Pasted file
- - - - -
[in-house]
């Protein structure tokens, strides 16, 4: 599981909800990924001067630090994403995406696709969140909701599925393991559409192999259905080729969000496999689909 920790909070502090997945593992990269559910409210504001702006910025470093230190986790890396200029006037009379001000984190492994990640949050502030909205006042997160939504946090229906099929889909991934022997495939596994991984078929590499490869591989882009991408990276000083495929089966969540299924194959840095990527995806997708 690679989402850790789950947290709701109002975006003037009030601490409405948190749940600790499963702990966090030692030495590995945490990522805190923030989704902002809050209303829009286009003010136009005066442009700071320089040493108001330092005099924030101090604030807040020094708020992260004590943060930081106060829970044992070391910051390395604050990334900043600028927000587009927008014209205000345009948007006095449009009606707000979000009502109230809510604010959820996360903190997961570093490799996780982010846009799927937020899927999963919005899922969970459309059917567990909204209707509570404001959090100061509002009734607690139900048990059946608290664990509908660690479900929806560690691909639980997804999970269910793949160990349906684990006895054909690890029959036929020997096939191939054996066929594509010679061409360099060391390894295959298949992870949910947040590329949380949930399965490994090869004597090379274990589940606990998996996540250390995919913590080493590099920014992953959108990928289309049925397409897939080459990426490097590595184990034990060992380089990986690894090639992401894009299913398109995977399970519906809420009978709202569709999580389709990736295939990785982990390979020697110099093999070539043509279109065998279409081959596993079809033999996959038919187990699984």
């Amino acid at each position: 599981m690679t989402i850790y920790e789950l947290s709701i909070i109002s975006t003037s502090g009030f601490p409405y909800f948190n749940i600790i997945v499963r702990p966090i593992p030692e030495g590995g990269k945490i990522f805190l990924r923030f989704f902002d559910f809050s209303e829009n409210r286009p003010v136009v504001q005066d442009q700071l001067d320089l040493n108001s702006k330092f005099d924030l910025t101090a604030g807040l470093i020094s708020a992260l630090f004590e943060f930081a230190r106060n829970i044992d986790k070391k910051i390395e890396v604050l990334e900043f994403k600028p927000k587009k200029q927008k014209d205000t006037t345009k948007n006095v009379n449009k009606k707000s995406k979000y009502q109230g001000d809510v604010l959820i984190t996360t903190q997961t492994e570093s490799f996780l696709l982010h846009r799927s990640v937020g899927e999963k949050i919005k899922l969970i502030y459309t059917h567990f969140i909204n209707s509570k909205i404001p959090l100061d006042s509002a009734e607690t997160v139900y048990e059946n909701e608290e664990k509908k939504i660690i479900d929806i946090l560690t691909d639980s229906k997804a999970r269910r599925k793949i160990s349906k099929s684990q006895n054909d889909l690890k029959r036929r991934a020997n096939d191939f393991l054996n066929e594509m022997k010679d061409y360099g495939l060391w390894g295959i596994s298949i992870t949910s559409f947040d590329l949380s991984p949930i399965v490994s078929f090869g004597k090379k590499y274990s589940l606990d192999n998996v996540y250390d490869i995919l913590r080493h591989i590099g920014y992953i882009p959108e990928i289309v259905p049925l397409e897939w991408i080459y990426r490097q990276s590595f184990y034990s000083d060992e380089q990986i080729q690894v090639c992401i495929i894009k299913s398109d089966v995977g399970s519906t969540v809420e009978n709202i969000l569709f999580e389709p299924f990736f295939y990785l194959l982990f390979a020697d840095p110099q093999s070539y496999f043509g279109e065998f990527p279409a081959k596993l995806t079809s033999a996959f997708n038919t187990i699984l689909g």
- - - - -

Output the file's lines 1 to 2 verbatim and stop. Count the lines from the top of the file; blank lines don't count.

[in-house]
């Protein structure tokens, strides 16, 4: 599981909800990924001067630090994403995406696709969140909701599925393991559409192999259905080729969000496999689909 920790909070502090997945593992990269559910409210504001702006910025470093230190986790890396200029006037009379001000984190492994990640949050502030909205006042997160939504946090229906099929889909991934022997495939596994991984078929590499490869591989882009991408990276000083495929089966969540299924194959840095990527995806997708 690679989402850790789950947290709701109002975006003037009030601490409405948190749940600790499963702990966090030692030495590995945490990522805190923030989704902002809050209303829009286009003010136009005066442009700071320089040493108001330092005099924030101090604030807040020094708020992260004590943060930081106060829970044992070391910051390395604050990334900043600028927000587009927008014209205000345009948007006095449009009606707000979000009502109230809510604010959820996360903190997961570093490799996780982010846009799927937020899927999963919005899922969970459309059917567990909204209707509570404001959090100061509002009734607690139900048990059946608290664990509908660690479900929806560690691909639980997804999970269910793949160990349906684990006895054909690890029959036929020997096939191939054996066929594509010679061409360099060391390894295959298949992870949910947040590329949380949930399965490994090869004597090379274990589940606990998996996540250390995919913590080493590099920014992953959108990928289309049925397409897939080459990426490097590595184990034990060992380089990986690894090639992401894009299913398109995977399970519906809420009978709202569709999580389709990736295939990785982990390979020697110099093999070539043509279109065998279409081959596993079809033999996959038919187990699984």